Dawn of the artificially intelligent banker

hand-1571842__480With every Siri, Alexa, Google Assistant, and Cortana upgrade, conversations about AI—artificial intelligence—inevitably arise. Also inevitably, out roll the usual questions from definitions to ethics, usually set against the backdrop of a dystopian future. But in the here and now, the growth and status of AI-like applications portend no small developments for the financial services industry.

The above-referenced ethical questions often have to do with whether a machine with humanlike sentience should be accorded human rights. These sometimes sprout from fanciful views such as those held by computer scientist, inventor, author—and would-be futurist—Ray Kurzweil. His bona fides as an inventor and computer scientist are well established, but Kurzweil-as-futurist waxes a bit over the top. In a 2005 TED talk, Kurzweil predicted that in 2029 nano bots will …

… go inside our brain, interact with our biological neurons … shut down the signals coming from your real senses, replace them with the signals that your brain would be receiving if you were in the virtual environment … a tremendous expansion of human intelligence through this direct merger with our technology …

I kinda doubt it.

Some equate AI with a machine’s ability to pass the Turing Test. The 2014 movie The Imitation Game made the late mathematician Alan Turing a household name. Turing famously proposed a test wherein an unseen machine would exchange notes with a human. If the machine could convince the subject that it was a human, it would be reasonable to say that it was capable of imitating human thought.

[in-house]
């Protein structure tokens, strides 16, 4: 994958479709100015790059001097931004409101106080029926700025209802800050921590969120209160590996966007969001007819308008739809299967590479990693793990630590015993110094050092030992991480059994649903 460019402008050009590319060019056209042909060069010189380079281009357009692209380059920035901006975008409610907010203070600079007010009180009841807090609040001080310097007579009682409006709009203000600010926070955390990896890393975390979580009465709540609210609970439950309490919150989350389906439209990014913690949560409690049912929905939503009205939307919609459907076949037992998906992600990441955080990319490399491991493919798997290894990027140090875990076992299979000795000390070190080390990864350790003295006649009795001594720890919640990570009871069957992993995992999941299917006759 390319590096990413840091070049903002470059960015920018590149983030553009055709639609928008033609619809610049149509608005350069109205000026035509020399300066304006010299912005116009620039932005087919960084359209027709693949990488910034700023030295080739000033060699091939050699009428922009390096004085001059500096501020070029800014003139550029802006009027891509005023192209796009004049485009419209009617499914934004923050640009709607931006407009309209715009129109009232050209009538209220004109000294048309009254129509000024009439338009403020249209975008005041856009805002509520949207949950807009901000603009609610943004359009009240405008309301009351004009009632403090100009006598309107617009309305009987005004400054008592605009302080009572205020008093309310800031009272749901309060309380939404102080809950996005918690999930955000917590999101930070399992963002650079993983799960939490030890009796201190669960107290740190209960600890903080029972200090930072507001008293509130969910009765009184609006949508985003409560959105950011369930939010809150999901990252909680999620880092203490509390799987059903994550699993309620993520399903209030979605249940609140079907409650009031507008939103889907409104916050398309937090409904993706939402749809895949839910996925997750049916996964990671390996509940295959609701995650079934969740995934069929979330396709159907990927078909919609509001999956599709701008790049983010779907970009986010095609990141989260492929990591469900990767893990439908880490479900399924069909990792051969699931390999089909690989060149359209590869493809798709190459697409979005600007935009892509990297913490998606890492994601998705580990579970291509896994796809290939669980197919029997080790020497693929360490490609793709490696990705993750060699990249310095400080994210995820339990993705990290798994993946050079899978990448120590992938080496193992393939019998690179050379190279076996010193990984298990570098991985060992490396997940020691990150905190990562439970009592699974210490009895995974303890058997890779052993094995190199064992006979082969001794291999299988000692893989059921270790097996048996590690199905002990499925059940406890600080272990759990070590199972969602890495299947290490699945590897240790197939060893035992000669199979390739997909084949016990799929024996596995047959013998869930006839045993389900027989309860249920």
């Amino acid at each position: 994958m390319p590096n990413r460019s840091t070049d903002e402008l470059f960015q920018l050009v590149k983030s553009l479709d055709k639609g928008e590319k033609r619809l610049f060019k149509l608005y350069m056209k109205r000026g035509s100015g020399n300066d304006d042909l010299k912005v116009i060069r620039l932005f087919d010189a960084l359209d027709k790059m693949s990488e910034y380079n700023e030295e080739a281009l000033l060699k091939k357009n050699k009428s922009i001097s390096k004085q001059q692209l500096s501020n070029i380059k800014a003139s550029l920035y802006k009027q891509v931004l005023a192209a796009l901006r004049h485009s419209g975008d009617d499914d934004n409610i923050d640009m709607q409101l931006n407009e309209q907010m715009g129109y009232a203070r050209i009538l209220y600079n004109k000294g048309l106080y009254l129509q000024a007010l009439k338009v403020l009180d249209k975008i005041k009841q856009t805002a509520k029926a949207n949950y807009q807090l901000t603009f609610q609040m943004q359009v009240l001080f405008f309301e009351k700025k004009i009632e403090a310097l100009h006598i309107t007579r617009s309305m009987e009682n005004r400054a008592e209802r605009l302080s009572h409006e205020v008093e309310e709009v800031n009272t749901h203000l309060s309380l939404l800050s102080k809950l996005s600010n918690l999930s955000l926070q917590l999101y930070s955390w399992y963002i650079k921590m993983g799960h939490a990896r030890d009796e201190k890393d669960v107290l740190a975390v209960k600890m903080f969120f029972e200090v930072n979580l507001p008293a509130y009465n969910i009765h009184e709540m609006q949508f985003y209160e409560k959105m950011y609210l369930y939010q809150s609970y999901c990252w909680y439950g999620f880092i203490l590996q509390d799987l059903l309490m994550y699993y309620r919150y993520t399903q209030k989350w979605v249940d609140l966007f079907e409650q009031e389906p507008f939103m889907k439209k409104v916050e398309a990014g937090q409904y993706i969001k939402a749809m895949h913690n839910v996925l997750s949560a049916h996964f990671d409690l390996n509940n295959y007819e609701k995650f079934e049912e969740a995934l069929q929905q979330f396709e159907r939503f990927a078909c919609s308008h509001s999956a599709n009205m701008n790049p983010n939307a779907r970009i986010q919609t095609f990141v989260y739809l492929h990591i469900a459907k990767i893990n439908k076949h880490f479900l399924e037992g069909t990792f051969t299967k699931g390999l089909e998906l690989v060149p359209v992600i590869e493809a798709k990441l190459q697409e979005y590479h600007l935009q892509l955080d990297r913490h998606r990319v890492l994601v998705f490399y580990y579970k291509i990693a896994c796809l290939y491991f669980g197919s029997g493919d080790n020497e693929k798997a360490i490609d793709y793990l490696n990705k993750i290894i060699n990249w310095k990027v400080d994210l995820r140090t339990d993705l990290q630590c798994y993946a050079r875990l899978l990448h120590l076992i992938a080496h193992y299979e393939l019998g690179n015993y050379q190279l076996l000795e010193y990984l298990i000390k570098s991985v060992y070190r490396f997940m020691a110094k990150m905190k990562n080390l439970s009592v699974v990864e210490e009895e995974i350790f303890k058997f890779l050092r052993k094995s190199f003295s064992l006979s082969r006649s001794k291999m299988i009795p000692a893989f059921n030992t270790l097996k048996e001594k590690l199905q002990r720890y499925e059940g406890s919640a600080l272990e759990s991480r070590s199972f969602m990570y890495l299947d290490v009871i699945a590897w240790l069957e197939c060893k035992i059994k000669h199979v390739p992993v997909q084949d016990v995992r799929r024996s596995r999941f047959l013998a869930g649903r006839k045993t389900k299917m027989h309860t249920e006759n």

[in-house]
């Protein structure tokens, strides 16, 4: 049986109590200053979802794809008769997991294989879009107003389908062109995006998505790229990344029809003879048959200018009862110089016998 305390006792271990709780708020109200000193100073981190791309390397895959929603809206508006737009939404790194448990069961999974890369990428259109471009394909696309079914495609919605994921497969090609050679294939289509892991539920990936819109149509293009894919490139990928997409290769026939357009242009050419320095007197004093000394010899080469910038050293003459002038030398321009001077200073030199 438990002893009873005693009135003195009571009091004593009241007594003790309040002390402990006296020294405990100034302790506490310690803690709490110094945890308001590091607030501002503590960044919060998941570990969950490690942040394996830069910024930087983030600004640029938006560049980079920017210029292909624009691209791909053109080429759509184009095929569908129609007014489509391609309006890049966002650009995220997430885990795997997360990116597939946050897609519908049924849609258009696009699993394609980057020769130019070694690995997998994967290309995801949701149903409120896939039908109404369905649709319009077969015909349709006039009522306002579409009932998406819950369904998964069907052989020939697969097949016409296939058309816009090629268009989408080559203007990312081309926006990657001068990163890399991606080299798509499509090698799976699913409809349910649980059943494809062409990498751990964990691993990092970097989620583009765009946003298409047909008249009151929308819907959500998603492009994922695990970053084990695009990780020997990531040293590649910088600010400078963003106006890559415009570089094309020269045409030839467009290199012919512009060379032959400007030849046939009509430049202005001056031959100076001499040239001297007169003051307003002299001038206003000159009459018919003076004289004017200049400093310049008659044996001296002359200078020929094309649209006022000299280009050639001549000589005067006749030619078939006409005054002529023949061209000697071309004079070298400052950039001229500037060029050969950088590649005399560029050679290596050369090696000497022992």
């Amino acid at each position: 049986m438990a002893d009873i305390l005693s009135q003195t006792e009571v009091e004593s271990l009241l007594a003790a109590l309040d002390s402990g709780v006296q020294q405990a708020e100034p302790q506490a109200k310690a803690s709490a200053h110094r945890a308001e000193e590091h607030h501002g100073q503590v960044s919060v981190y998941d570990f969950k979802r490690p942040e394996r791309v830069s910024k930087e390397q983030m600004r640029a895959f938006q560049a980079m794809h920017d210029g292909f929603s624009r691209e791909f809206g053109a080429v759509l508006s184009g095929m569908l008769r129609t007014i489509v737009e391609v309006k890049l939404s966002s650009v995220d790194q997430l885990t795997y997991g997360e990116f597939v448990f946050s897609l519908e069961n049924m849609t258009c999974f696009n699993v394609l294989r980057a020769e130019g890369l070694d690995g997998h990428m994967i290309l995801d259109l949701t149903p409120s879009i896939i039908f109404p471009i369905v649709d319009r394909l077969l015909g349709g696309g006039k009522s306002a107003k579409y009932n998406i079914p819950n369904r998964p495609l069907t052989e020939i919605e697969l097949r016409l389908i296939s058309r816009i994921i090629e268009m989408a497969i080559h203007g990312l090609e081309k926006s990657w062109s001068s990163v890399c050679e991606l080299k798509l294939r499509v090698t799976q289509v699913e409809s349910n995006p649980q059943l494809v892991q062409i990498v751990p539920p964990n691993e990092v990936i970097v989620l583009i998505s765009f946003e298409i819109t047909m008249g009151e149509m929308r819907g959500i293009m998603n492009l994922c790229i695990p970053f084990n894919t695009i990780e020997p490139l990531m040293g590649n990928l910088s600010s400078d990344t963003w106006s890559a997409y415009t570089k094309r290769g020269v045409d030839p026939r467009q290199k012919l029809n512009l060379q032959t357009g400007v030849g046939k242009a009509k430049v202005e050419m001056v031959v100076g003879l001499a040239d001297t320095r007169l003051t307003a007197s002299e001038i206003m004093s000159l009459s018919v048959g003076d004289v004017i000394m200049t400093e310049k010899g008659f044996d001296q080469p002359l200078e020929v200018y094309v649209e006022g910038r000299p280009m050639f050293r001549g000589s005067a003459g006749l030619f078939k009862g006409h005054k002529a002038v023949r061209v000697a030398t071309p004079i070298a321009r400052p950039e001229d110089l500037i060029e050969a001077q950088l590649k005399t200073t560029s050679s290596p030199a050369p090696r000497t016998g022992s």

There’s an important distinction to be made: Imitating human thought isn’t thinkingBut there are many who argue that AI needn’t necessarily invoke an Isaac Asimov-esque threat from cyborgs or even pass the Turing Test. For that matter, AI needn’t be good at all things. It can be good at just one thing.

Take apps like the above-referenced SiriAlexaGoogle Assistant, and Cortana. They are by no means sentient, nor are they capable of reasoning, but they are great at recognizing human speech across multiple languages (according to MacRumors, Apple leads the pack with “21 languages, localized for 36 countries”) and, to a point, learning how better to interact with users. Considering regional accents and the many ways we humans can express the same thought, that’s no small feat. But then, last year Siri alone had 2 billion users requests—per week—at its disposal for analysis.

Self-driving cars are also an arguable foray into AI. They must make decisions that look like thinking—the programming this requires is beyond me—but there will likely be no self-driving car apocalypse when a Smart car suddenly lives up to its name and organizes its fellow vehicles to take over the world.

Most important for our purposes, today you can order
Alexa 
to help with basic banking transactions …

… which Extractable’s Chief Analytics Officer Mark Ryan happens to see as the beginning of a trend. He wrote in an article for The Financial Brand,

In the next 5 to 10 years, we will most likely see Web traffic to banking sites and mobile applications drop by over 50%. We know that an average of over 50% of the traffic to online banking through browsers and mobile applications is there to perform the simple task of checking a balance and then leaving.

As voice recognition and voice authentication mature, banks will be able to offer customers the ability to perform their most common banking tasks such as checking balances by simply talking to an Internet-connected device (i.e. car, television, watch). The integration of more voice devices (and WiFi connections) in automobiles may be one of the major tipping points.

If Ryan is right, then voice-activated banking might be the nearest thing to an AI apocalypse on the financial services horizon. But “apocalypse” is a bit melodramatic. After all, digital banking was no apocalypse. It was just one heck of an opportunity, and the banking industry is doing a good job of seizing it. I suspect we’ll do the same with voice-activated banking.

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